Pub Chef Opinion: Finding good chefs is no easy matter

By Simon Kalton

- Last updated on GMT

Related tags: Cook, Cooking

Kalton: "My advice to any young chef out there is to try and gain experience before you decide on a career in this industry."
Kalton: "My advice to any young chef out there is to try and gain experience before you decide on a career in this industry."
How to employ a good chef? Well, I’m no expert, but I have worked for, alongside and employed a great number of chefs during my life.

Whether they’ve turned out to be as good as they told me they would, or stayed as long as they promised is another story. Nothing surprises me anymore with regard to employing chefs.

The trick is to find a chef that can tick all the boxes — great at service, food, preparation and recipes — they do exist!

For me, the key to having a successful business is getting your service and food offer spot on. Having our own recipe and spec book has enabled us to create consistency in our pubs. This control means that whatever changes are happening behind the scenes, our quality of
produce and presentation will remain the same.

So what am I looking for in a chef? An honest reference from a reliable source is always a good start. Then there’s cleanliness, politeness, confidence and ambition. Prima donnas need not apply. I want someone who understands their role in this business.

I’ve employed many talented young chefs who start with me as part-time kitchen hands and work their way up and you can spot those with potential pretty quickly. Inevitably they go off to gain experience or they do something silly so we pack them off. However, I am a sucker for second chances and I’ve gained more loyalty and sometimes a more well-rounded chef once I’ve brought them back into the fold. But there’s a limit to my patience.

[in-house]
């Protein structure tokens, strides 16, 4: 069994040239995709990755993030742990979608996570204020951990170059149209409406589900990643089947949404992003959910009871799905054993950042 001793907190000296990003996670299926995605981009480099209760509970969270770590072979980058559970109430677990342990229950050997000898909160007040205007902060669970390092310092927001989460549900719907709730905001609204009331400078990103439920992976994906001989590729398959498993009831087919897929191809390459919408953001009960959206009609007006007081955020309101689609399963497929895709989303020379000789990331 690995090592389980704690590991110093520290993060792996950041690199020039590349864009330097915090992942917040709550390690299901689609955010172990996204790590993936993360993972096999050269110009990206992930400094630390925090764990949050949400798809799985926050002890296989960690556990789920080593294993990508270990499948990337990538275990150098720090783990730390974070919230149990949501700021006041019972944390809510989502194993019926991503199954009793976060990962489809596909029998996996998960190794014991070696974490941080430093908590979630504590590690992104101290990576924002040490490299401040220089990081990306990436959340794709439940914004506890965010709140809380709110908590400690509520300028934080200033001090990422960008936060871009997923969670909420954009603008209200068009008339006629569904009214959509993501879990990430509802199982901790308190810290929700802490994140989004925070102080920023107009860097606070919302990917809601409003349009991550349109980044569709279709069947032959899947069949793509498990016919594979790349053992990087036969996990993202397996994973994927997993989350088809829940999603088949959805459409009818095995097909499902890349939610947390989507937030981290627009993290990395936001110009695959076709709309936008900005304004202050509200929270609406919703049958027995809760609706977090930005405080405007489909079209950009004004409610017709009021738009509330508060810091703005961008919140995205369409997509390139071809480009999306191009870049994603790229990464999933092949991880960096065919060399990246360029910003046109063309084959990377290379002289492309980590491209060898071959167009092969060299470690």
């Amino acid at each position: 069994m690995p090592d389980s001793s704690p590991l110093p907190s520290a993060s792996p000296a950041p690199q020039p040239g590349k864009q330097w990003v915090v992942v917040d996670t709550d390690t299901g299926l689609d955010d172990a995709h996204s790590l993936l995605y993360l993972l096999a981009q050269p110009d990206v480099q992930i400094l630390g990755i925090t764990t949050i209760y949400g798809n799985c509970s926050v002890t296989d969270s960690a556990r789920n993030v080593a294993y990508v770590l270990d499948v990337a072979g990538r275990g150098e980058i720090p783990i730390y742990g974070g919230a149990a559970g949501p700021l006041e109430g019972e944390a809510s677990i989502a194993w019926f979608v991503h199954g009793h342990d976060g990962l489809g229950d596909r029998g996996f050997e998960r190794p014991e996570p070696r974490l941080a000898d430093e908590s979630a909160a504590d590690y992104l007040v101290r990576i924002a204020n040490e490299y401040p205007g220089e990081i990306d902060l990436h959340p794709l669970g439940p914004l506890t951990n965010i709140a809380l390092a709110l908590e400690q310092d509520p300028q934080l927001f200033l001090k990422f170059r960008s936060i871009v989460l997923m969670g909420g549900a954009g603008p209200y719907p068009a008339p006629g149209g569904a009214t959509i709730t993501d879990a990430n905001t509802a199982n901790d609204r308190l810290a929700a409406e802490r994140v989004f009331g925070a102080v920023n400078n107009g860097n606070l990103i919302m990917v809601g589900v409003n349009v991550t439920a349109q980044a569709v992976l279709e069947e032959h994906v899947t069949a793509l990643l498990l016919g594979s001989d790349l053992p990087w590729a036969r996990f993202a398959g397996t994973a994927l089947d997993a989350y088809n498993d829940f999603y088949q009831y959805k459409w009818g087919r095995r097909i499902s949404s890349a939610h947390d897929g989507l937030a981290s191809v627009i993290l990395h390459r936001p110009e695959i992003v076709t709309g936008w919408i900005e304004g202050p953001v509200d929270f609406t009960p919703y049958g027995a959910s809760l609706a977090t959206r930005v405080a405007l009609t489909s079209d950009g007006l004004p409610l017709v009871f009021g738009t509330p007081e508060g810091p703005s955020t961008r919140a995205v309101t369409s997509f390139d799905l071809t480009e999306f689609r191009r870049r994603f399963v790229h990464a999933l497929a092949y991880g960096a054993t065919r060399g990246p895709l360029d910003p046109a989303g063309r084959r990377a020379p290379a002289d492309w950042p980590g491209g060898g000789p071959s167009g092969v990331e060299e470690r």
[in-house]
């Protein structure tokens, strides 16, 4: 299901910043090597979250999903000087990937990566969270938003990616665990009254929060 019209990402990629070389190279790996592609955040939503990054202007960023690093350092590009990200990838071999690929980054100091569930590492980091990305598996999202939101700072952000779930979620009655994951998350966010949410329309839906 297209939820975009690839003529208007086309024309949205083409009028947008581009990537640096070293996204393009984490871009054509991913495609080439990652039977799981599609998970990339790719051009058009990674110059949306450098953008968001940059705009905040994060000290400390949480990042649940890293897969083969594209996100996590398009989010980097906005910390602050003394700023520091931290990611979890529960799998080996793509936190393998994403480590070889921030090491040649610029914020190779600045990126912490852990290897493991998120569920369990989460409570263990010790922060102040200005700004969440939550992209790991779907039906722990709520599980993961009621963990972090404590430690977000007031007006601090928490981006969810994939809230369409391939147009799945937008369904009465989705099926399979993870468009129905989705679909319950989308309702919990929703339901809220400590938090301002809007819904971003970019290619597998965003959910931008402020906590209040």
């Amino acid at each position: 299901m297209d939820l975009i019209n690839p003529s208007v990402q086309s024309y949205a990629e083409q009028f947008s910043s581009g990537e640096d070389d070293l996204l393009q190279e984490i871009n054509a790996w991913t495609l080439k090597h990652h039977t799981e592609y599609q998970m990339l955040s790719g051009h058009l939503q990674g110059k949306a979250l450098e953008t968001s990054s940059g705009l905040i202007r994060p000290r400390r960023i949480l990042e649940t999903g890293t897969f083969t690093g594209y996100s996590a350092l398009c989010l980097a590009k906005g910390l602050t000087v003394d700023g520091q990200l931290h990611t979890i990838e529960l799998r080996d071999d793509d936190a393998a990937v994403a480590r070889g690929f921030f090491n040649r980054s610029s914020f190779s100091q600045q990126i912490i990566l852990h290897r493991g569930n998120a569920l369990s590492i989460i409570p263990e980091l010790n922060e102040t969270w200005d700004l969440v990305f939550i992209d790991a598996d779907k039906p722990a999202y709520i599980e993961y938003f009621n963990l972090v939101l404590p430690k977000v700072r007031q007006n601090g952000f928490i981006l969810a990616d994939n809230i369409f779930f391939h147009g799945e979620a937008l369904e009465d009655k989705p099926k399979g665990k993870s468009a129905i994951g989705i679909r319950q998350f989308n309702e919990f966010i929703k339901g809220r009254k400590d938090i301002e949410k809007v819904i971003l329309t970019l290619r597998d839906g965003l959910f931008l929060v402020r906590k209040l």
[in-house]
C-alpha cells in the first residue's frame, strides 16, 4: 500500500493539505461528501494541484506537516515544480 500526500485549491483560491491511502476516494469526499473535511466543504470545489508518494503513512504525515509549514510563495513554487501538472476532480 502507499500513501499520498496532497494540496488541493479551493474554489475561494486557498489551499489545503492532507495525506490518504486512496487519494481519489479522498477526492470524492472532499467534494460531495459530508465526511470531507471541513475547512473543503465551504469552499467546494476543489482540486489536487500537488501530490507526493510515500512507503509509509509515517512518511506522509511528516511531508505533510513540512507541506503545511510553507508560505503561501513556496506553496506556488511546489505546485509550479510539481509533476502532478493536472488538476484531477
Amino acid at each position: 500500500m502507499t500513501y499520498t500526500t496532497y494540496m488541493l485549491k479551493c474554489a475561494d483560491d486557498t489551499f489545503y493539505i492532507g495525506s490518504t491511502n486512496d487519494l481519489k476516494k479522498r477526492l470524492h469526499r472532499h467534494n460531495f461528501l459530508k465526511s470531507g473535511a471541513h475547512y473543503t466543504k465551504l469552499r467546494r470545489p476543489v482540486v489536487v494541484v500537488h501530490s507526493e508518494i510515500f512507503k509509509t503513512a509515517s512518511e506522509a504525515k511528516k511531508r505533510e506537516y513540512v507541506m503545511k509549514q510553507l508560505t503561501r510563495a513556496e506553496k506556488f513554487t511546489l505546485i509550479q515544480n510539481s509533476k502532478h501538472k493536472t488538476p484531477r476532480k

I always insist on a two-day free trial as I’m quite laid back and haven’t really honed the best interviewing technique so I find that the proof is literally in the pudding. Typically, day one incorporates a whirlwind tour of the workings of our kitchen, an intro to the team and our food philosophy, menus and recipes. After basic prep work, we ask them to produce an omelette.

Sous chefs spend a second day supporting the chef on pass to gain an understanding of how our dishes are cooked and presented. I also like to throw them in the deep end just for a few moments to see how they perform on the pass under the inevitable pressure.

My advice to any young chef out there is to try and gain experience before you decide on a career in this industry. It’s rewarding but it’s undeniably tough.

Look for a reputable business with a strong kitchen that can throw up some interesting opportunities and be prepared to put in the hours. Cheffing to me is all about honing your passion and turning out great food every time.

It doesn’t matter if you’re creating Michelin dishes or good hearty pub grub, just make sure you’ve delivered the best you can, on budget, on time, every time.

Oh, and if there are any ‘I tick all the boxes’ chefs reading this, please come and find me and I’ll provide the eggs...

Simon Kalton is owner of the Boat, Erbistock, near Wrexham

Related topics: Chefs

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